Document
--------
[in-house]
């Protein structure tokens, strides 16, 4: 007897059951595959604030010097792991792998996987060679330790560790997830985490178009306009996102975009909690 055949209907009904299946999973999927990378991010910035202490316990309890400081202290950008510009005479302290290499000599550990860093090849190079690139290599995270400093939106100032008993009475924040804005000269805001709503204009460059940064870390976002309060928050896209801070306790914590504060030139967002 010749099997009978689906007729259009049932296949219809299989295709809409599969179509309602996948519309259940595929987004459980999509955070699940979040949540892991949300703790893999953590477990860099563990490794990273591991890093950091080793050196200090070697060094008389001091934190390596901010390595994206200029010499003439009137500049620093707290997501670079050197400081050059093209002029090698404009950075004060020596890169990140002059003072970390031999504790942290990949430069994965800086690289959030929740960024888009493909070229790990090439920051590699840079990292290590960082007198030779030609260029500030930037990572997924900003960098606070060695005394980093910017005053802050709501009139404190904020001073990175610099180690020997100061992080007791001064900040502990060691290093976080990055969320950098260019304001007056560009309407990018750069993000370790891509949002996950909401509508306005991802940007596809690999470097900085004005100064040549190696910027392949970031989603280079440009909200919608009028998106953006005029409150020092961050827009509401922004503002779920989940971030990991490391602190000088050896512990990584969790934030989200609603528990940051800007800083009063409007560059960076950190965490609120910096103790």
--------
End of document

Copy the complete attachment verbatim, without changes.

[in-house]
């Protein structure tokens, strides 16, 4: 007897059951595959604030010097792991792998996987060679330790560790997830985490178009306009996102975009909690 055949209907009904299946999973999927990378991010910035202490316990309890400081202290950008510009005479302290290499000599550990860093090849190079690139290599995270400093939106100032008993009475924040804005000269805001709503204009460059940064870390976002309060928050896209801070306790914590504060030139967002 010749099997009978689906007729259009049932296949219809299989295709809409599969179509309602996948519309259940595929987004459980999509955070699940979040949540892991949300703790893999953590477990860099563990490794990273591991890093950091080793050196200090070697060094008389001091934190390596901010390595994206200029010499003439009137500049620093707290997501670079050197400081050059093209002029090698404009950075004060020596890169990140002059003072970390031999504790942290990949430069994965800086690289959030929740960024888009493909070229790990090439920051590699840079990292290590960082007198030779030609260029500030930037990572997924900003960098606070060695005394980093910017005053802050709501009139404190904020001073990175610099180690020997100061992080007791001064900040502990060691290093976080990055969320950098260019304001007056560009309407990018750069993000370790891509949002996950909401509508306005991802940007596809690999470097900085004005100064040549190696910027392949970031989603280079440009909200919608009028998106953006005029409150020092961050827009509401922004503002779920989940971030990991490391602190000088050896512990990584969790934030989200609603528990940051800007800083009063409007560059960076950190965490609120910096103790």